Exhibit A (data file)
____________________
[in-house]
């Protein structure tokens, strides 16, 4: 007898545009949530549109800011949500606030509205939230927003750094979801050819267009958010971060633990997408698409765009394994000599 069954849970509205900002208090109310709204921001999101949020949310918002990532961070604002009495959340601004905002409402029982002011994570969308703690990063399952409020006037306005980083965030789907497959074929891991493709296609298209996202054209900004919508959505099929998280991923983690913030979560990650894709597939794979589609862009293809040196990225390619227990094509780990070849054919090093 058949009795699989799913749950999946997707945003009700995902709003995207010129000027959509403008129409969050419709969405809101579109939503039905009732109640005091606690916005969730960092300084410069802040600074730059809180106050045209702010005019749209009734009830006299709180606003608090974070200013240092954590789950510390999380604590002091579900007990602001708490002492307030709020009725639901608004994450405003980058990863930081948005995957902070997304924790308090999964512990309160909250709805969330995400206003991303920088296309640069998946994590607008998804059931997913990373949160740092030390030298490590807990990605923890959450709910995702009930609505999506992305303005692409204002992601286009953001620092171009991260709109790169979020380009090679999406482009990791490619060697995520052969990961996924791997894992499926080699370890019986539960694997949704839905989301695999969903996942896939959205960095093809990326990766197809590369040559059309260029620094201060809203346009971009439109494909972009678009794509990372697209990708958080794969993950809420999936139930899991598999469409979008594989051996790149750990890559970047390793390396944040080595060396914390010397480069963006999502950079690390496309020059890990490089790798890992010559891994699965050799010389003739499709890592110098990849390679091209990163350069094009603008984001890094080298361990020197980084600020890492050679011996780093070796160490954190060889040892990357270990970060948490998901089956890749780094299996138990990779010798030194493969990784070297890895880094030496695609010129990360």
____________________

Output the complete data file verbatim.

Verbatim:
[in-house]
């Protein structure tokens, strides 16, 4: 007898545009949530549109800011949500606030509205939230927003750094979801050819267009958010971060633990997408698409765009394994000599 069954849970509205900002208090109310709204921001999101949020949310918002990532961070604002009495959340601004905002409402029982002011994570969308703690990063399952409020006037306005980083965030789907497959074929891991493709296609298209996202054209900004919508959505099929998280991923983690913030979560990650894709597939794979589609862009293809040196990225390619227990094509780990070849054919090093 058949009795699989799913749950999946997707945003009700995902709003995207010129000027959509403008129409969050419709969405809101579109939503039905009732109640005091606690916005969730960092300084410069802040600074730059809180106050045209702010005019749209009734009830006299709180606003608090974070200013240092954590789950510390999380604590002091579900007990602001708490002492307030709020009725639901608004994450405003980058990863930081948005995957902070997304924790308090999964512990309160909250709805969330995400206003991303920088296309640069998946994590607008998804059931997913990373949160740092030390030298490590807990990605923890959450709910995702009930609505999506992305303005692409204002992601286009953001620092171009991260709109790169979020380009090679999406482009990791490619060697995520052969990961996924791997894992499926080699370890019986539960694997949704839905989301695999969903996942896939959205960095093809990326990766197809590369040559059309260029620094201060809203346009971009439109494909972009678009794509990372697209990708958080794969993950809420999936139930899991598999469409979008594989051996790149750990890559970047390793390396944040080595060396914390010397480069963006999502950079690390496309020059890990490089790798890992010559891994699965050799010389003739499709890592110098990849390679091209990163350069094009603008984001890094080298361990020197980084600020890492050679011996780093070796160490954190060889040892990357270990970060948490998901089956890749780094299996138990990779010798030194493969990784070297890895880094030496695609010129990360």